What Everybody Ought to Know About Artificial Sweeteners

CoachMel Healthy Eating 11 Comments

With the growing number of people trying to follow a healthier lifestyle, recent years has witnessed a massive surge in the use of artificial sugar as a plausible alternative to regular sugar.

What are artificial sweeteners?

Artificial sweeteners are chemicals providing the sweetness of sugar without the calories. Generally speaking they are much sweeter than sugar, and therefore it takes a smaller amount to create the same sweetness.

If a product label claims “sugar free” or states “no sugar added,” it’s more than likely to contain artificial sweeteners. A few examples include:

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  • Sugar-free chewing gum
  • Sugar-free sweets and candy
  • Diet drinks
  • Some baked goods
  • Jam
  • “Light” yoghurt
  • Frozen ice cream

A controversial issue

Artificial sweeteners have been linked to a number of adverse conditions, including bladder cancer, brain tumors, lymphomas, leukemias, diabetes, and metabolic syndrome.

However, these early studies were deemed non conclusive, and as yet studies have been unable to confirm that artificial sweeteners can indeed cause any of the above mentioned conditions.

Types of nonnutritive/artificial sweeteners

To date the FDA have approved five artificial sweeteners as being “safe” for human consumption:

  • Aspartame – or Nutrasweet and Equal
  • Saccharin
  • Acesulfame-K – or Sweet One, and Sunett
  • Neotame
  • Sucralose – or Splenda

The FDA released various statements regarding each sweetener:

#1 Aspartame: “At this time, our position that aspartame is safe is based on the large body of information previously reviewed,” Tarantino says. “Our conclusions are based on a detailed review of more than 100 toxicological and clinical studies on safety.” Check out the 2007 update on Aspartame.

NB People with PKU should avoid aspartame.

#2 Saccharin: “In 2000, the National Toxicology Program determined that saccharin should no longer be listed as a potential cancer-causing agent. Federal legislation followed in 2001, removing the requirement for the saccharin warning label.”

#3 Acesulfame-K: “The FDA and the Food and Agriculture Organization/World Health Organization (FAO/WHO) Joint Expert Committee on Food Additives have evaluated the sweetener’s safety. “More than 90 studies support the safety of acesulfame-K,” Tarantino says.”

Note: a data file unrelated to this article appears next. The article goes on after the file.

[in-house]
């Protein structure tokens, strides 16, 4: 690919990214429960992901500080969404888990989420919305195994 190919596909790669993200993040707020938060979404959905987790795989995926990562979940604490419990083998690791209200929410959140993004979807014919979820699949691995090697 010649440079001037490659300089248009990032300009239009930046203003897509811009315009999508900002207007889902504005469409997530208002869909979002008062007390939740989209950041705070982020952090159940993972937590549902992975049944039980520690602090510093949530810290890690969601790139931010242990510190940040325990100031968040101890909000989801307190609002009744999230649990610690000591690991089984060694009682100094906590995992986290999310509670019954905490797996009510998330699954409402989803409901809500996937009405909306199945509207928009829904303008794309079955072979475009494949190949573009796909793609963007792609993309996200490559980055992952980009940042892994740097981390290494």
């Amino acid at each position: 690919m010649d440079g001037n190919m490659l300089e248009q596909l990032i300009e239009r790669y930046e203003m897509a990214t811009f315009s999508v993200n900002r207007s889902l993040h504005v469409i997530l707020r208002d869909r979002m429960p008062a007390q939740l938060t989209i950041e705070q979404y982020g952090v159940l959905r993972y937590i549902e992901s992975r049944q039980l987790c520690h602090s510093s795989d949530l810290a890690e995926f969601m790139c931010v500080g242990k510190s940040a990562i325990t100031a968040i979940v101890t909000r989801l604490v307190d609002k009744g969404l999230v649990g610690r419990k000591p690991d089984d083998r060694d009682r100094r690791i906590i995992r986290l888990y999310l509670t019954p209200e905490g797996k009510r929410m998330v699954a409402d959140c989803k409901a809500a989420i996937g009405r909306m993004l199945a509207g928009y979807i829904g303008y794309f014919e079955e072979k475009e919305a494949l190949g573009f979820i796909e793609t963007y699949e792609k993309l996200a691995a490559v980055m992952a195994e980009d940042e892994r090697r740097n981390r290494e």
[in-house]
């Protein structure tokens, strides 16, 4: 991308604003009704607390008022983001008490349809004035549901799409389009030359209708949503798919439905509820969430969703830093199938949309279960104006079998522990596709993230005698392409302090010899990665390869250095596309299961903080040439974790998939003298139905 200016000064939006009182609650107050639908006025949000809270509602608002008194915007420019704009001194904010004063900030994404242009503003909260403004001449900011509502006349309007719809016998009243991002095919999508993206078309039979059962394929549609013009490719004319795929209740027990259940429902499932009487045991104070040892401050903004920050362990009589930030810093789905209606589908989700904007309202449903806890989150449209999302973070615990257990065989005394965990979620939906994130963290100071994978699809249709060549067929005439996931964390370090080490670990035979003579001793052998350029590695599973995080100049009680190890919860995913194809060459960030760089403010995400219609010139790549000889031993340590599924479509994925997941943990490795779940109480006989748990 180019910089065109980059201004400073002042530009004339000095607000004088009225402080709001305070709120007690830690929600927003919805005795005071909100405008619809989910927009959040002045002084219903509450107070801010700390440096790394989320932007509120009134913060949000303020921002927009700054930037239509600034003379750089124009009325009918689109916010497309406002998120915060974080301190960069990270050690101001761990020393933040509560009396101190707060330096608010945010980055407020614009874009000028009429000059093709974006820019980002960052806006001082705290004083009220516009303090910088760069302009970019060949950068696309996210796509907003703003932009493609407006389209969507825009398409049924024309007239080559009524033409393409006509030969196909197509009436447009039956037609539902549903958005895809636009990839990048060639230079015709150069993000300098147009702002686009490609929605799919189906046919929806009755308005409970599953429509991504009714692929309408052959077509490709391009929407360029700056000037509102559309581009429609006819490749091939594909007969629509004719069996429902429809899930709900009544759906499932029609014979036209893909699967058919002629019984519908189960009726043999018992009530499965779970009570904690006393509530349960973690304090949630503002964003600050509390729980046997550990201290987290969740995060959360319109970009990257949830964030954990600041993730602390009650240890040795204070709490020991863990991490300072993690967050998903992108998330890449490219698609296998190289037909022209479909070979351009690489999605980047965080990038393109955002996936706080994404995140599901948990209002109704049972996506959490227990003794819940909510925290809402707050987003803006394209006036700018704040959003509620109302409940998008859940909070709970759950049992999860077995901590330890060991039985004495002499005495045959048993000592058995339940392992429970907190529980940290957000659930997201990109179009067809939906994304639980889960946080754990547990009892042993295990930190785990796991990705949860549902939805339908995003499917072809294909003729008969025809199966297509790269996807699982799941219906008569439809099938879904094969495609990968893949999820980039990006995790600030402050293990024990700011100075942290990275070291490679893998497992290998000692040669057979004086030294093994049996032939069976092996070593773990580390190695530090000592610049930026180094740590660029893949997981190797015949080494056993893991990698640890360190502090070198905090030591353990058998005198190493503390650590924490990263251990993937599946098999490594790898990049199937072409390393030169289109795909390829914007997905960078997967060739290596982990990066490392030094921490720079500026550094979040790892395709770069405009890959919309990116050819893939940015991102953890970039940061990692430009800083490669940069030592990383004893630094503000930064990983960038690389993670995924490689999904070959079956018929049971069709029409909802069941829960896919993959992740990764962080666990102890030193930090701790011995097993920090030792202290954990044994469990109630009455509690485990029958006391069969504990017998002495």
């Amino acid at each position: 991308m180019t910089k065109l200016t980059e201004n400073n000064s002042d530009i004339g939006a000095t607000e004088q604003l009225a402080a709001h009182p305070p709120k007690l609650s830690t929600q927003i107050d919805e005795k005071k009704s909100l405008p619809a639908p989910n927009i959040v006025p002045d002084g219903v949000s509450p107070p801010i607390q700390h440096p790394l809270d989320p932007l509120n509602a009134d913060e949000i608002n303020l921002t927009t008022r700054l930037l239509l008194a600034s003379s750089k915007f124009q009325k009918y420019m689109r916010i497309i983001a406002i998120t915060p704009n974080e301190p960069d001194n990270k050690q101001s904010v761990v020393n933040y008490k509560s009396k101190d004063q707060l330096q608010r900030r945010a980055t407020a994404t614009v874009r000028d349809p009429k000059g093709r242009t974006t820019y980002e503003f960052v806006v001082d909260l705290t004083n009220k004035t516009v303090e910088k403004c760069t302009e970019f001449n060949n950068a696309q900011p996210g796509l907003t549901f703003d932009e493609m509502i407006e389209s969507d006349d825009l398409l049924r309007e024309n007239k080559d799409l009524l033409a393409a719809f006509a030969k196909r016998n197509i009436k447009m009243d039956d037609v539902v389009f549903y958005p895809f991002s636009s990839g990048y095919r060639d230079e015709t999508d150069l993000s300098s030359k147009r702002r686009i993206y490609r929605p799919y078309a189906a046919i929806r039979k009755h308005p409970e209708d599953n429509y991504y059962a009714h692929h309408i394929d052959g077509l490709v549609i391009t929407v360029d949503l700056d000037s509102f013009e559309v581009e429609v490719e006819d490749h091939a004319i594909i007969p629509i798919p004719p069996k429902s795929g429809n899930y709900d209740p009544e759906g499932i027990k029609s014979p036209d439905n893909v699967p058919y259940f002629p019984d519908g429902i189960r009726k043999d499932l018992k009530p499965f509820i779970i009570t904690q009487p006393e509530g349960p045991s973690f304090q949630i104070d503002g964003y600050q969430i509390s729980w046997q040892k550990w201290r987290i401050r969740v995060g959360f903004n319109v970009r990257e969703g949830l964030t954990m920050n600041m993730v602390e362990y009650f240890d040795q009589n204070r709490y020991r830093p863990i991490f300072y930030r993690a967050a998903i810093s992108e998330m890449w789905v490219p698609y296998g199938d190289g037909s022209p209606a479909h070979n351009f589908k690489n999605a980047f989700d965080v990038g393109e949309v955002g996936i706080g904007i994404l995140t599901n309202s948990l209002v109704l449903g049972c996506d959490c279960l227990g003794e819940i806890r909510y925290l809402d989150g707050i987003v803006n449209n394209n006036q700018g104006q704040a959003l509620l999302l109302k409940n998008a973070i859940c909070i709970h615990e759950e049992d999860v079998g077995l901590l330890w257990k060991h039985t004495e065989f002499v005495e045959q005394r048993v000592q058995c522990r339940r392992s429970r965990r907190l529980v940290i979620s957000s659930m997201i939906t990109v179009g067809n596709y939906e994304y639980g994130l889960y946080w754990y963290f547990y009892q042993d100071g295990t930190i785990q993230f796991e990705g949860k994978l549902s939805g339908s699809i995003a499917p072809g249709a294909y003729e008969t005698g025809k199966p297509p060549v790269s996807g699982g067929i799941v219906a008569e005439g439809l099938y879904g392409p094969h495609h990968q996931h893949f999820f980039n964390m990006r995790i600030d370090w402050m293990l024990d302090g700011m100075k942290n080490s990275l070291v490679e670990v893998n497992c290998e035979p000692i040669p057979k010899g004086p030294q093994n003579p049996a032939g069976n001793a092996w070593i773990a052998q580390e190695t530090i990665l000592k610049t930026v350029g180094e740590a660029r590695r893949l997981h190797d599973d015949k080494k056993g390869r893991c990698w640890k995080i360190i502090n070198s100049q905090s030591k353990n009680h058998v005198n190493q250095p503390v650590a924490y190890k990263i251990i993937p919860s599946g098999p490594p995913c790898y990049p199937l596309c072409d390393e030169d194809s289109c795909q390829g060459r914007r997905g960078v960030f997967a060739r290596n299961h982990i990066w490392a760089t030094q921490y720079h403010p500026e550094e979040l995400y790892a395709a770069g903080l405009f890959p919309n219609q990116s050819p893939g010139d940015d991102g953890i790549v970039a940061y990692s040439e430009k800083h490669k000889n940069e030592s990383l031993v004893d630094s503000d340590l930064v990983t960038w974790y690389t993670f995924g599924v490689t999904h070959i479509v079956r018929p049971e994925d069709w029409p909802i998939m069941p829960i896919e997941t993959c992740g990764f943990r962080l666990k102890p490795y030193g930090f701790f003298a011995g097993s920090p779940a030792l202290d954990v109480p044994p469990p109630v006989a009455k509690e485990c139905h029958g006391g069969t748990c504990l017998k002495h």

#4 Neotame: “The FDA reviewed data from more than 100 animal and human studies on neotame. These studies evaluated cancer-causing, reproductive, and neurological effects. “Based on a thorough evaluation of the data, there are no adverse effects anticipated when neotame is ingested at levels that are used in foods,” Tarantino says.”

#5 Sucralose: “In 1999, the FDA allowed sucralose as a general-purpose sweetener in all foods.”

What is the acceptable daily intake for sweeteners?

The FDA have established an “acceptable daily intake” (ADI) for each sweetener. This is the maximum amount considered safe to consume each day over a lifetime.

Artificial Sweetener

ADI*

Aspartame (NutraSweet, Equal)

50 milligrams (mg) per kilogram

Saccharin (Sweet’N Low, SugarTwin)

5 mg per kg

Acesulfame K (Sunett, Sweet One)

15 mg per kg

Sucralose (Splenda)

5 mg per kg

Neotame

18 mg a day

*FDA-established acceptable daily intake (ADI) limit per kilogram (2.2 pounds) of body weight.

However, having said all of the above, I honestly do feel we should precede with caution.

If there is even the slightest hint that sweeteners may cause adverse illness, shouldn’t we avoid them completely? Let’s face it, they certainly aren’t a necessity in our daily diets, are they?

5 ways to avoid large consumption of artificial sweeteners:

#1 Stick to a diet of whole, unprocessed foods as much as possible.

#2 Occasional consumption of drinks or foods containing artificial sweeteners is unlikely to cause a problem, however I strongly recommend avoiding daily consumption.

#3 Remember that removing the sugar from food doesn’t make it low in calories or fat. Therefore, if you eat too many, you will still consume more calories than you need. Opt for fruits, vegetables, nuts, and seeds as your main source of wholesome snacks.

#4 Always read the labels of packaged food to find out which sweetener is present.

#5 Wean yourself off sweet foods. So, rather than replacing table sugar with artificial sweetener, reduce the amount of sweet foods you already consume. Your taste buds will adjust eventually.

You may also like to check out:

What are your thoughts? Do you use artificial sweeteners?

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Comments 11

  1. Katly

    This was very interesting. Apart from no added sugar soft drinks I don’t use artificial sweeteners. However I will make a point of trying to avoid it like the plaige because who needs cancer right.

    Katly’s last blog post..Doing really WELL

  2. Tom

    Thanks for all of the information. Artificial sweeteners are always a much discussed and debated topic. I think that even if the health effects are overstated, people should still be careful with sweeteners. I think artificial sweeteners should be used in moderation, and I completely agree that it is better to cut back on sweet foods rather than replace sugar with sweeteners.

  3. Melanie

    Hi Harriett,

    Wow, those pictures are horrendous. Do you know the person who carried out the private experiment?

    Hi Katly,

    Yes, you’d be wise to cut back on soft drinks, however if it’s only occasionally as I said it shouldn’t be a problem.

    Hey Tom,

    It’s definitely a controversial issue, and rather annoying that sweeteners are in many of the foods you may not expect as well, making them difficult to avoid completely.

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